Dairy for Babies
When I was a mom just starting solids with my baby I was very confused by the rules around dairy. It was clear that my little one wasn’t supposed to drink cow’s milk–only breastmilk or formula. But, on the other hand, there was yogurt marketed towards babies. And what about cheese? Or if I gave my baby a few bites of pancake made with milk, was that okay? If you have ever wondered–can babies can have dairy?–here’s the scoop!
The part about drinking cow’s milk (or goat’s milk or any other milk) is correct. Before age 1, breastmilk or formula should be a baby’s primary beverage. Cow’s milk is hard for a baby to digest and may fill him up too quickly, taking up the tummy space needed for other foods. Plus, breastmilk and formula were created especially for babies’ nutrient needs. Once your baby has turned 1, continue to breastfeed if you’d like and/or introduce full-fat cow’s milk. There’s no need to continue formula after age 1. (And unless your pediatrician recommends it, skip those toddler formulas. They’re expensive, often made with added sugars, and offer little, if any, benefit to normally-growing children.)
So no drinking cow’s milk, but the good news is that yogurt and cheese are stellar baby foods. They provide protein, important fats for your baby’s development, and crucial minerals like calcium. Here’s how to serve them.
Choose full-fat, plain yogurt, either regular or Greek-style/Icelandic. Neither total fat nor saturated fat should be restricted when your baby is under one year old. These fats are important to help your baby feel full, for vitamin absorption, and for brain development. Pick plain because flavored yogurts have a lot of added sugars, which we want to avoid for babies. (All yogurts have some natural milk sugars, but you don’t need to worry about those.) You can always flavor the yogurt yourself. My favorite brands include Siggi’s, Maple Hill, and Wallaby, but use whichever your family prefers!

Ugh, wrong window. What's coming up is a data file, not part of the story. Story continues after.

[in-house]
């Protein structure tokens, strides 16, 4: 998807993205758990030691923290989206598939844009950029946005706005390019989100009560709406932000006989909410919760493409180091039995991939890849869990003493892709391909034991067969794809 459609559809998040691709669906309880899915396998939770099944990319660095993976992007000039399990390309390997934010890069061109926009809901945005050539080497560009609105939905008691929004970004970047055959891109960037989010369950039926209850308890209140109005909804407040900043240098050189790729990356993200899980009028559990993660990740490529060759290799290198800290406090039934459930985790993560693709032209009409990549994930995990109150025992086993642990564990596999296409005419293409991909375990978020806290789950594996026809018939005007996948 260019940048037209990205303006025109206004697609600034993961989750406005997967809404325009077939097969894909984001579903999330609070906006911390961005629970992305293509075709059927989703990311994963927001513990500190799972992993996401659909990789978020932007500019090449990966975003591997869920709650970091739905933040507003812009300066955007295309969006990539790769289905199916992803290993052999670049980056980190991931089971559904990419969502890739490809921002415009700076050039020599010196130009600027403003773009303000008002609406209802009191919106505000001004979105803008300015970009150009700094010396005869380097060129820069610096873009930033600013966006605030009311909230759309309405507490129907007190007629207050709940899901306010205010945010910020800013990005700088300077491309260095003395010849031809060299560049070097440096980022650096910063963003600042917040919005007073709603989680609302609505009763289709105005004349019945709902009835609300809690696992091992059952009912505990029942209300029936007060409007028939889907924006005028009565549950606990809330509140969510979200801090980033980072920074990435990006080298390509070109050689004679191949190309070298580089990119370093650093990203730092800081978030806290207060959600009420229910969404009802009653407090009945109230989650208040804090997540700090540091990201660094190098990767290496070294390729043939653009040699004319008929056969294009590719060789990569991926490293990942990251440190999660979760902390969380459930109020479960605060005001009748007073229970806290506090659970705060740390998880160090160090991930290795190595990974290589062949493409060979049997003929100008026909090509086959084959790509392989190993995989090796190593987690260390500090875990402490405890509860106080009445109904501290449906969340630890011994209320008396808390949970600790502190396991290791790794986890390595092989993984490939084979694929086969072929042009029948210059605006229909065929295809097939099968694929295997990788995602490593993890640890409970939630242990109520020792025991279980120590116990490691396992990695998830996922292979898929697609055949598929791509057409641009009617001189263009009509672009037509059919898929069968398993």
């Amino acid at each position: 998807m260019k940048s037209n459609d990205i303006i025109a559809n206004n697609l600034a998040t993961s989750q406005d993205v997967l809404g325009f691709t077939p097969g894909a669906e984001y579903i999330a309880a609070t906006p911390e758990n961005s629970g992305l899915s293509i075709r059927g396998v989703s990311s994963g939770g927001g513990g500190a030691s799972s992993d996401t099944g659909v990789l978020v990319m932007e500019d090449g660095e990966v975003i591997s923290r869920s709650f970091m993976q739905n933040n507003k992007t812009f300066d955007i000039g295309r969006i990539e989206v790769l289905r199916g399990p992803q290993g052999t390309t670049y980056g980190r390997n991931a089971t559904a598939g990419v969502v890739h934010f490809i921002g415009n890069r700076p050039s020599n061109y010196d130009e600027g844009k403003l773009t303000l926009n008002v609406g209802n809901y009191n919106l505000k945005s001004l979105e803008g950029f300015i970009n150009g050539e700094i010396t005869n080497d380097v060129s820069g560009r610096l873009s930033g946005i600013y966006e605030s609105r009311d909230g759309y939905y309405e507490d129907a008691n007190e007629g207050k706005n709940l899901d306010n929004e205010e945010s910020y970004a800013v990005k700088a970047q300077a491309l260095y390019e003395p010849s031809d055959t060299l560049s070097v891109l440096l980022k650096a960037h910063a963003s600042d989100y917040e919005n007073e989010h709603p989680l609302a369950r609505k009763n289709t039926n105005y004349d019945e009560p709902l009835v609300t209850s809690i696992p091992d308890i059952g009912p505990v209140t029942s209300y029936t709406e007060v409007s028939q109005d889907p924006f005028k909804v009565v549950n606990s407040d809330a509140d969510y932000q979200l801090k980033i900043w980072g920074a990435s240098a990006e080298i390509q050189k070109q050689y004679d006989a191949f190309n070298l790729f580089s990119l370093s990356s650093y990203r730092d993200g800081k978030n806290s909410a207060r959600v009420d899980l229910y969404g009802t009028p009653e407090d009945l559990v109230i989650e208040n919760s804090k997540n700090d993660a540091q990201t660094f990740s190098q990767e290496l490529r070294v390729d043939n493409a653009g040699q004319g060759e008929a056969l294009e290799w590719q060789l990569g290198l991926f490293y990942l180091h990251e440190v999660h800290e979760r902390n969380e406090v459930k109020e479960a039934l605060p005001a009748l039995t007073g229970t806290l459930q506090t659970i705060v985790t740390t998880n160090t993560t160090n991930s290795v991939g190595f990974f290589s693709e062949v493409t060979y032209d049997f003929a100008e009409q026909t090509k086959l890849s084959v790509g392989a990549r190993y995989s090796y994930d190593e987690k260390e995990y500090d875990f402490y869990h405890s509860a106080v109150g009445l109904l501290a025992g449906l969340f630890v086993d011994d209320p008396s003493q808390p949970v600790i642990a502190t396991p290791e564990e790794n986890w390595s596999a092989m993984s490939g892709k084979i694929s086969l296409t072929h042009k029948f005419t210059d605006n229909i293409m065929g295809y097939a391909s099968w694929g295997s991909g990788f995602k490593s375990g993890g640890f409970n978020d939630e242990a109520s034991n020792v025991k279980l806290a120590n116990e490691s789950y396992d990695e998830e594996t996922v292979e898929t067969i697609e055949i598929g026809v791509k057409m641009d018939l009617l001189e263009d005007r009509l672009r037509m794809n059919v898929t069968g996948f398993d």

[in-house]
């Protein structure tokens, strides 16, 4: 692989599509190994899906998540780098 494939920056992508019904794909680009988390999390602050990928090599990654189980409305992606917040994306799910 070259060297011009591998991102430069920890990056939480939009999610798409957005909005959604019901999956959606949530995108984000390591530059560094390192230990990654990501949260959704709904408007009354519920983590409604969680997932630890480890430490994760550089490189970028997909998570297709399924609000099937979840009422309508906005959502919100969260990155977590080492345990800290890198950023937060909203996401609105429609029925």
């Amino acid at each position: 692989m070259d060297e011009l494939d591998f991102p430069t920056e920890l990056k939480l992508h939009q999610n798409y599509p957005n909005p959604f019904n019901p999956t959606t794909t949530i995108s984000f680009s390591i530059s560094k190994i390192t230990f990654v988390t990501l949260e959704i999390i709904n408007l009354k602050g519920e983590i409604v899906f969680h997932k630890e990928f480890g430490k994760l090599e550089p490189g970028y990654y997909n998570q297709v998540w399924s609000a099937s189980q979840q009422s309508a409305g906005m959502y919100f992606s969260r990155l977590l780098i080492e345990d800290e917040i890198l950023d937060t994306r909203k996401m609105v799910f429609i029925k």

Here are some easy ways to serve yogurt to your baby:
- Mix with fruit or vegetable puree for spoon-feeding or self-feeding with a pre-loaded spoon
- Blend it into a smoothie
- Blend it into a smoothie and freeze into a pop–see the recipe below!
- Spread onto toast sticks
- Stir into hummus or another dip
- Smash with hard-cooked eggs for an easy egg salad
While cheese can be quite salty, if you offer it in limited quantities it can introduce a new flavor to your baby and make whatever she’s eating taste even better! Let your baby in on the joys of cheese early with one of these simple ideas:
- Grate a semi-firm cheese like cheddar and offer it to your baby for self-feeding
- Stir a bit of grated Parmesan cheese into a vegetable or meat puree
- Spread cream cheese or goat cheese onto toast sticks
- Make a grilled cheese sandwich and cut into small pieces
- Top pasta with a sprinkle of finely grated mozzarella
- Add grated Parm to meatballs before baking
- Add a dollop of ricotta cheese or creme fraiche to eggs when scrambling or making an omelet
It’s also okay to use cow’s milk in baking for your baby. Those pancakes I wanted to give my babe? Totally fine.
One note: dairy is one of the top eight allergens. If your baby eats dairy and exhibits mild symptoms such as hives, redness of the skin around the eyes, vomiting, or diarrhea, speak with your pediatrician. Should your baby ever experience severe allergy symptoms, including swelling of the lips, difficulty swallowing, or shortness of breath, call 911 or go to the emergency room. You’re all set if your baby already drinks and tolerates traditional formula, since most formulas are derived from dairy.
Fruity Pops Recipe
Here’s a dairy-rich recipe you could try from my cookbook Baby-Led Feeding that’s perfect for a hot summer day or for babies who are teething. When peaches are out of season I prefer using partially defrosted frozen peach slices instead of the rock-hard supermarket options.
1/2 cup finely chopped peaches
1/2 cup raspberries
1/2 cup plain full-fat Greek yogurt
Place all the ingredients in a medium bowl and mash with a fork or potato masher. Stir to combine evenly. Transfer the mixture to ice pop molds and freeze until solid, about 2 hours.
Love these adorable ice pop molds? Me too! Find them here.
Do you have other ideas for serving dairy for babies? I’d love to hear!
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Ice pops photo by Lauren Volo